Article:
All in the Balance

Preserving your balance is a whole-body experience

Source: Harvard Health Publishing | July/August 2019

Good balance is key to preventing potentially disabling falls. It takes active coordination of many systems in the body to achieve good balance, but beginning in your 50s, you may start noticing subtle changes that can lead to difficulties. It’s important to identify factors — such as inner ear problems, illnesses, medications, changes to your gait, weight gain or loss, pain, or foot problems — that might affect your balance and look for solutions.

How gait affects balance

Gait encompasses the many distinct features that make up the way a person walks. Gait includes pacing, the length of the stride, the swing of the leg to put the foot forward, the shift of balance from one leg to the other, how the foot is planted (toe first, heel first), and how the weight is distributed through the step. Your gait is as distinctive as your voice and fingerprints, and even subtle changes to the way you walk can increase the risk of falls.

Gait often changes with age. For example, healthy people in their 70s generally have a 10 per cent to 20 per cent reduction in the speed of their gait and the length of their stride compared with healthy people in their 20s. There are often other, subtler changes as well — such as using less force when you push off or stooping more when you walk.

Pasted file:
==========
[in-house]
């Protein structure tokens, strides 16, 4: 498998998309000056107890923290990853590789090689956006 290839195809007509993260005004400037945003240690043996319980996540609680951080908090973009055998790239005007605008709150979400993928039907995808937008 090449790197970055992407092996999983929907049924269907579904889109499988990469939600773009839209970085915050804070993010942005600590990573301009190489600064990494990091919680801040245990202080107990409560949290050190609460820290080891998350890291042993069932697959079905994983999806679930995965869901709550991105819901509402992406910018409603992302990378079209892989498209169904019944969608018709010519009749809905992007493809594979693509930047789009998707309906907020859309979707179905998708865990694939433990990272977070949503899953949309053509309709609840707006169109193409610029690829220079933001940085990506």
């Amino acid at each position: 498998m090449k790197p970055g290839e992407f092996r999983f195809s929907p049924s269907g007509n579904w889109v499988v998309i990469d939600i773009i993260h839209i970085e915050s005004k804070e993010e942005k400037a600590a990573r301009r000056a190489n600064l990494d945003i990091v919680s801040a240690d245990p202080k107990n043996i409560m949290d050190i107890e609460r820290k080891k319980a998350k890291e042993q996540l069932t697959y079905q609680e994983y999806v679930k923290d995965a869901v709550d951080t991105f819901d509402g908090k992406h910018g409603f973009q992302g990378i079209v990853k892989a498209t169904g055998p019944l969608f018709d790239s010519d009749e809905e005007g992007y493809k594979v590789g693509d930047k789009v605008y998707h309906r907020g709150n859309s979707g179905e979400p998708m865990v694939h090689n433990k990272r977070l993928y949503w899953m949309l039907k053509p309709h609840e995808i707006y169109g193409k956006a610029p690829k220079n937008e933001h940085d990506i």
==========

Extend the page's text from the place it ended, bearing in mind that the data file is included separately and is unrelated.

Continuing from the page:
How to fall without injury

Most of our instinctive actions when we start to fall are more likely to get us hurt. You can’t always avoid a fall, but you can reduce the injury it may cause.

Plan for a soft landing

Simple trips over curbs or small objects — often our own shoes or clothing — are common occurrences. Aside from taking the steps to prevent them, when you feel yourself going down, you can take control of your fall. Fall prevention courses may be available in your community. These courses that will show you not only how to prevent falls but how to fall safely.

You can also try the following techniques:

  • Think of yourself as a pilot and use the two to three seconds going down to actively plan a soft landing.
  • Lean forward into the fall — this gives you some control over direction.
  • Fall sideways, if possible.
  • Aim toward open areas and toward grass or dirt rather than concrete.
  • Aim away from other people and away from objects that can cause puncture wounds or fractures.
  • Swing your arms sideways to direct your fall.
  • Twist your shoulder to protect your head.
  • Keep your knees bent and your feet down.
  • Fall like a sack of beans — relax everything.
  • Fall on the soft, fleshy places, like your butt and thighs. These areas have more protection and are lower to the ground.
  • As you complete the fall, try to roll to your side in a ball. This will spread the impact to reduce injury and stop you from rolling further.